But how much mileage is too much mileage? It depends. Every athlete is different. Some people thrive on it, some less so. One clear thing is the process by which you increase or progress you're long runs. We all want to improve, but impatience can be a dagger to the chest when it comes to moving up your mileage. Too fast and you open the flood gates to injury as your body struggles to keep up with the demands being placed on it, a fate many eager beaver, mileage obsessed runners make. Slow and steady progression is the key to increasing without getting injured. The general rule of thumb is moving up by increments of 20% a week to avoid potential set backs.

Cross Training

Stationary bikes, yoga, elliptical, laps in the pool, pilates, aqua jogging. These were a few of my least favorite things as a younger athlete. Why you may ask? Because typically when I had to do these things it meant I was already hurt. There were many mornings I'd wake up to go to a 6:00 am spin class and leave with a sore bum, barely able to hear after an hour of music too loud for that early in the morning while my teammates weaved through our usual neighborhood routes.

These days cross training is as intertwined in my training as running itself. Three to five days a week, I'm spending a portion of my day in downward dog, strapped in an aqua jogging belt, or sporting a swim cap and goggles.

  • Cross training is a great way to build cardiovascular endurance outside of running. It exposes your body to different stimuli utilizing different muscles that running alone doesn't

  • It helps mix up your routine, allowing for a mental break from the monotonousness that is running

  • It's a great way to get your heart rate and fitness up without having to hit the pavement or the track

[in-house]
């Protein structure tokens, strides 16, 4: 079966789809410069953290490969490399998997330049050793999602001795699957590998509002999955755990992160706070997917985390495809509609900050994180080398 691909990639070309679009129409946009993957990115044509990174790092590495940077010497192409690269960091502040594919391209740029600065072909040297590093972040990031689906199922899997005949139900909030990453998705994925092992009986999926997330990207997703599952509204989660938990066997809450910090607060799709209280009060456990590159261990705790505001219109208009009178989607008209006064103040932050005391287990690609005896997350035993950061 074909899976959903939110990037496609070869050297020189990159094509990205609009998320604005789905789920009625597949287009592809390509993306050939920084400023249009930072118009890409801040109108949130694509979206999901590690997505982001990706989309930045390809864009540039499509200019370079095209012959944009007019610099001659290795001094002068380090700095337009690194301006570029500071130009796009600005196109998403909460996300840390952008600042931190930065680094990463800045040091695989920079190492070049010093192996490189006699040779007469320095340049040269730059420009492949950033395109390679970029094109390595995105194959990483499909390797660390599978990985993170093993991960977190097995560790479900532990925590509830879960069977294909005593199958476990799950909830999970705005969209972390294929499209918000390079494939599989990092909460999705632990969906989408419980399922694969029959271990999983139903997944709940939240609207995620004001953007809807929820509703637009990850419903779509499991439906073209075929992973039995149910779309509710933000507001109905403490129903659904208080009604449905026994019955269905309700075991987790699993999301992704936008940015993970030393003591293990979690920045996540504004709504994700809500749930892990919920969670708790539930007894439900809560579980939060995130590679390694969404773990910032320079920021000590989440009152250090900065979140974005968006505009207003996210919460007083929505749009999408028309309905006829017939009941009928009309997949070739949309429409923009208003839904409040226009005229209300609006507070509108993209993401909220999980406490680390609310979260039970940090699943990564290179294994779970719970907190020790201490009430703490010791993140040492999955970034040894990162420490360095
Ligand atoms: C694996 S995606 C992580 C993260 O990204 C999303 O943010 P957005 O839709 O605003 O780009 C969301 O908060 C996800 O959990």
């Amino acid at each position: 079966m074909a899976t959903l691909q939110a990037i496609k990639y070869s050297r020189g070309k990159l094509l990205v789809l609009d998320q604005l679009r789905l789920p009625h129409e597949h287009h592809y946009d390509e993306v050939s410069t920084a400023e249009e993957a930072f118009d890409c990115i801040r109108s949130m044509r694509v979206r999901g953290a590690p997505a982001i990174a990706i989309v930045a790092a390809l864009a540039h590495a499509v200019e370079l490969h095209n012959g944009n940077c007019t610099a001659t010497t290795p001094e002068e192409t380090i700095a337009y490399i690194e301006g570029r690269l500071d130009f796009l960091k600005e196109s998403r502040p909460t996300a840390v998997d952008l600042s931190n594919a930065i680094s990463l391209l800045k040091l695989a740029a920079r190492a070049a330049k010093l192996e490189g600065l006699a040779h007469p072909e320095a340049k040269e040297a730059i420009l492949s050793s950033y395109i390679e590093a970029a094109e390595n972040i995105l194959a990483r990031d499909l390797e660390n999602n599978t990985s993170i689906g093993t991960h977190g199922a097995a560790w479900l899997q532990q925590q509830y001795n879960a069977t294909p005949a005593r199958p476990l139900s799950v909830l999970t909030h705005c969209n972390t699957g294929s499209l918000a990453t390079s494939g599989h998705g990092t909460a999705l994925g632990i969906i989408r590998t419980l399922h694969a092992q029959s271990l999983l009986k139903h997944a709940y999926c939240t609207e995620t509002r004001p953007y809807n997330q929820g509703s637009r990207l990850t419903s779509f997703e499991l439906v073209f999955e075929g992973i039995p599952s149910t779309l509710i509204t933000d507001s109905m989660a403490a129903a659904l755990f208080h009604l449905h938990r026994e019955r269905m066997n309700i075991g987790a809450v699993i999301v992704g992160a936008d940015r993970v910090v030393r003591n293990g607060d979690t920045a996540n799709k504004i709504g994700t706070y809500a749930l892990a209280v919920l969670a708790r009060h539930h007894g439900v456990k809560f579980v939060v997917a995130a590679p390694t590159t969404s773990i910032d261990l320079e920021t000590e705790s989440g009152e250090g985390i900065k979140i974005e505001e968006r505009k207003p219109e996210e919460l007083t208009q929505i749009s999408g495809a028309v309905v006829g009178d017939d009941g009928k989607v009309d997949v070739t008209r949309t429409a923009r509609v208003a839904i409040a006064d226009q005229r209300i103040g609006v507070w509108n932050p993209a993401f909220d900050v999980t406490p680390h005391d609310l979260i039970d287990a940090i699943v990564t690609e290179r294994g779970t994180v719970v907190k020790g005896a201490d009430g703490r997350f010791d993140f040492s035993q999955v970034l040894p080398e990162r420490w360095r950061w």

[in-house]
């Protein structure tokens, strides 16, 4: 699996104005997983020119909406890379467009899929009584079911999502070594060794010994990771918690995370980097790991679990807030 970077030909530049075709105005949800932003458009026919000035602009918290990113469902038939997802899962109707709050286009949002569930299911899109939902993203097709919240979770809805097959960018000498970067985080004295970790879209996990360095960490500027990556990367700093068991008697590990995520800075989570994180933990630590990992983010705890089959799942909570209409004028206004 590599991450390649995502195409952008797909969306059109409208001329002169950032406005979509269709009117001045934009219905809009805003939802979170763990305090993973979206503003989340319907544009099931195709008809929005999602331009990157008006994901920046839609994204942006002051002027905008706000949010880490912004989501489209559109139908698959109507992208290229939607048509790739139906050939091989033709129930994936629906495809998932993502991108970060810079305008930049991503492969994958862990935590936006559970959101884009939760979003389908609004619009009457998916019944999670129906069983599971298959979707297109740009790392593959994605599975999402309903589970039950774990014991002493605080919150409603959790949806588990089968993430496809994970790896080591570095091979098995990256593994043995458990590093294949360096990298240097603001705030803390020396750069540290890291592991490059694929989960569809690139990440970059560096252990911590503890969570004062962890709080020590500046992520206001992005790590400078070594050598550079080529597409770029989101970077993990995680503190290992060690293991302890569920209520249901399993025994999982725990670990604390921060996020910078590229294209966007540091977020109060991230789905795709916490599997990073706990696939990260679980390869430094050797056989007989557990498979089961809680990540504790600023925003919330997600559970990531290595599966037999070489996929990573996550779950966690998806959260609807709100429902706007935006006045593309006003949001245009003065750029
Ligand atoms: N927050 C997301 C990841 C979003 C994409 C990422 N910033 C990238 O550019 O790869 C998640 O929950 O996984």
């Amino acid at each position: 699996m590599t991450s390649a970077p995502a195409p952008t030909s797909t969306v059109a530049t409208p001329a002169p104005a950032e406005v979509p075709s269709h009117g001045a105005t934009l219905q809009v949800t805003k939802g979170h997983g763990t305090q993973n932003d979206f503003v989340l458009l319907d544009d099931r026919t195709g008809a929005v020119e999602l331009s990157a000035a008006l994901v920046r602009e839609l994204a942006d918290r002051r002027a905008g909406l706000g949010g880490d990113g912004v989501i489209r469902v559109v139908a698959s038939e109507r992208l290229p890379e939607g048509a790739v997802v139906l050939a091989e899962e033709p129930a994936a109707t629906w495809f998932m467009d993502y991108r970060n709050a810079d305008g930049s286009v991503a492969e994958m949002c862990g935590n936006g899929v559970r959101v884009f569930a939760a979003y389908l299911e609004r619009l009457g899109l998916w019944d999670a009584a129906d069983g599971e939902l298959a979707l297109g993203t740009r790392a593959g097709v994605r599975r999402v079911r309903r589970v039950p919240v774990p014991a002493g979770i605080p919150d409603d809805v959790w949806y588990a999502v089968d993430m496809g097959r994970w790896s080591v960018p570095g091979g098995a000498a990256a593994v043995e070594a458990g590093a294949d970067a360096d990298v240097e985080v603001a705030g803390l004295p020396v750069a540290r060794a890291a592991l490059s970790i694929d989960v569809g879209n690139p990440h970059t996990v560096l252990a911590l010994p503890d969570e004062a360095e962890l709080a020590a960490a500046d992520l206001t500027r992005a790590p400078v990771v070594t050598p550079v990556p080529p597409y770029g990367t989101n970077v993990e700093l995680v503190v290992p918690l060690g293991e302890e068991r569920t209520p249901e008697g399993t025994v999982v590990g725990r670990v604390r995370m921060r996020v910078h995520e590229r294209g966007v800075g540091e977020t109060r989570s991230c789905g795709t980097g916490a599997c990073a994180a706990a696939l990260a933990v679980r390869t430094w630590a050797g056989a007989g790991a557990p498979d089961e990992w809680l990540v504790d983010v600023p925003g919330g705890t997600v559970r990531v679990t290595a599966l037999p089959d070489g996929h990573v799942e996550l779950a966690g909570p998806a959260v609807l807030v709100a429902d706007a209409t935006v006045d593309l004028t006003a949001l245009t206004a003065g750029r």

Just like with mileage, cross training should be added into your training incrementally. For me that's meant moving from twenty-five minute cross training sessions up to forty-five minutes to an hour over the course of six months.

Plyometric Drills

I used to be a sprinter, sometimes it's still fun to pretend I am.

Once a week I break out my spikes for some short end speed work and see how awful my explosiveness is with one of my favorite aspects of training; plyometric drills.

Some people call it jump training, others plyos, but a rose by any other name is just as sweet. These drills are movements and exercises that help improve the muscles ability to apply force to the ground. They help teach coordination (something usually not thought of as essential for athletes that run in circles or straight lines), force application (which should be the goal of every step you take while running) , and efficiency (how to apply force in order to optimize performance). My favorite plyos right now? Box jumps (a work in progress) and lateral hops.

If you're like me and love learning about the science behind these drills, take a look at this site.

As always thanks for reading and following my journey, this weekend I'll be hoping into a speedy half mile to test how fast these legs can carry me.

Happy track season friends!